EIGHT years ago Paul Hannon, a weekend walker and passionate admirer of the Wainwright guides, left his job as a clerk in the dole office in Keighley, Yorkshire, and became a one-man publisher-cum-writer. So far he has written 22 walking guides.

Mr Hannon's books pay tribute to both Wainwright the man and his style. The printed text and photographs are, like Wainwright's, interwoven with hand- written sections and drawings and large-scale route maps.

This year he launched his most ambitious project, a coast-to- coast guide following Wainwright's route. His volume, smaller and cheaper than the master's, is selling well. In April, he received a telephone call to his home from Jenny Dereham of Michael Joseph, asking if he could send her a copy of his guide as she could not find one in London. According to Mr Hannon, Ms Dereham did not mention her connection with Michael Joseph, or the fact that her own company had recently acquired the rights to Wainright. 'The mere fact that she gave me her home address to send it to meant she was doing it in an underhand manner. Which seems to be the way things have gone.'

Mr Hannon has now received a letter from Michael Joseph's publishing director, Susan Watt, claiming that his guide, The Coast to Coast Walk, is a breach of copyright. She asked him to cease publication and donate a percentage of his royalties to Wainwright's widow, Betty, who runs an animal sanctuary near Kendal.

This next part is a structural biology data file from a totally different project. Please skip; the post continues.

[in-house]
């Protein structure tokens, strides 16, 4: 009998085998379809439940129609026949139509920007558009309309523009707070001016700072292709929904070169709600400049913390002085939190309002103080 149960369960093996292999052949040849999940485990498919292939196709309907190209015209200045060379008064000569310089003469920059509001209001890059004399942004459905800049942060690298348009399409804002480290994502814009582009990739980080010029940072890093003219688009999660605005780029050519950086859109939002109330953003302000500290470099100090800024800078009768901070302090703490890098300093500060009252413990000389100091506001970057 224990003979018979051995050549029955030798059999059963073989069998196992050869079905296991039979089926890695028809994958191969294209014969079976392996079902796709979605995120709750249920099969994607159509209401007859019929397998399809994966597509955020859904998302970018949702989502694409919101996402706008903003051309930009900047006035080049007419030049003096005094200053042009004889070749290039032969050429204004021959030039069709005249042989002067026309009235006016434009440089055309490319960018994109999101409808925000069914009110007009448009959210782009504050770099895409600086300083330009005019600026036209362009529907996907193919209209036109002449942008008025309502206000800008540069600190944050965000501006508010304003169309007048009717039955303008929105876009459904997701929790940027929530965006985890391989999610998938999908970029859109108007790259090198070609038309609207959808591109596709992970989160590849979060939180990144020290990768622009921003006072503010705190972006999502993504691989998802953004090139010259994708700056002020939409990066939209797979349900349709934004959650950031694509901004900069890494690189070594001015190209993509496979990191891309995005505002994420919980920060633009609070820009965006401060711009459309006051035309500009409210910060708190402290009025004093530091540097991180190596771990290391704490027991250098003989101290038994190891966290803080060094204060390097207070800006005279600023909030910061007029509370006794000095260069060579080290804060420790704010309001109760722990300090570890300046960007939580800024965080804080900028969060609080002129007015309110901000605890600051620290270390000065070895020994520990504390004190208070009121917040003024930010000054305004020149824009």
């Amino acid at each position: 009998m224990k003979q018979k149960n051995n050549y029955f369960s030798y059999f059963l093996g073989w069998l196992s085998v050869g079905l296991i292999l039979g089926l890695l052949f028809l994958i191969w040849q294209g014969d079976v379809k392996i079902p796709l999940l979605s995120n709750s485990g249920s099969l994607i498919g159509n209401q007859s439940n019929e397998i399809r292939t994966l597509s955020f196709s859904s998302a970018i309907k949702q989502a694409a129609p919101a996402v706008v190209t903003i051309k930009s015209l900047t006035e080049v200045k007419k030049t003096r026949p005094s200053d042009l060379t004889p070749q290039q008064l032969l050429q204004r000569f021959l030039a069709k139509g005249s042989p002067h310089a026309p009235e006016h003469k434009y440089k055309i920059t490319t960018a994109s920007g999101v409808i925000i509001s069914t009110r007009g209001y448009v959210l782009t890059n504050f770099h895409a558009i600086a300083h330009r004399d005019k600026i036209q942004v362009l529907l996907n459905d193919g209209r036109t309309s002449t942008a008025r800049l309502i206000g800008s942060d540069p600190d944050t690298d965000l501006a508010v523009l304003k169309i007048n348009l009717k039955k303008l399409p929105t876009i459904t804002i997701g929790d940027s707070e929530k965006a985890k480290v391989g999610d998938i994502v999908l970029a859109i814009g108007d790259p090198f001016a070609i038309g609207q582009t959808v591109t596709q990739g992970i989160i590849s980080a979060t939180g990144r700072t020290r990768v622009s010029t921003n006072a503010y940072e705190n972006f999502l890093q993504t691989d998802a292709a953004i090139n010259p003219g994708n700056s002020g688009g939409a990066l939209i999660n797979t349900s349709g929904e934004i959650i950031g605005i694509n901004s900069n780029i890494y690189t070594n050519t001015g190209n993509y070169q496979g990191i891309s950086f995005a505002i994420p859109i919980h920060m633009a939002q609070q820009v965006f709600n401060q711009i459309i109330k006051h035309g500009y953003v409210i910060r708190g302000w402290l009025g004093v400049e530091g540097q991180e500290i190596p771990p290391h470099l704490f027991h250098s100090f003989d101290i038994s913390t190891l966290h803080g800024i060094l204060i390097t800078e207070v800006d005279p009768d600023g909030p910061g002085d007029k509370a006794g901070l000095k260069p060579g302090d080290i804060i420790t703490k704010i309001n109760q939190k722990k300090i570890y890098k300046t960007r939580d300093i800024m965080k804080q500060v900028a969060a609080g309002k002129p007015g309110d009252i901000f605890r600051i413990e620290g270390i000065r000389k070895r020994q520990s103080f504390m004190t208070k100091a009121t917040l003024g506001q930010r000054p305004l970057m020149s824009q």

'I rather suspect,' says Mr Hannon, 'that they thought one bullying letter would frighten me off. They didn't expect me to take it to a top London copyright


He has also turned to the Outdoor Writers Guild for help. The guild's president, Walt Unsworth, describes Michael Joseph's action as 'absolutely diabolical'. He says, 'We'll defend Paul Hannon to the fullest extent. My own company is bringing out a coast-to- coast next year. All I can say is let them tackle us and see how far they get because we're going to kick 'em up the arse. They haven't got a leg to stand on.'

Susan Watt, who says she may indeed take legal advice on Mr Unsworth's rival book if it uses Wainwright's pioneering route, retorts primly: 'Without using his kind of language we could return the compliment I'm sure. Our view is that there's a copyright maintained by us on behalf of the widow in both the book and the design of the walk.'

'We're not bullying Mr Hannon about it. I've tried to get a totally amiable and relaxed agreement with him and I'm slightly alarmed if at the same time I'm getting calls from the press.'

(Photograph omitted)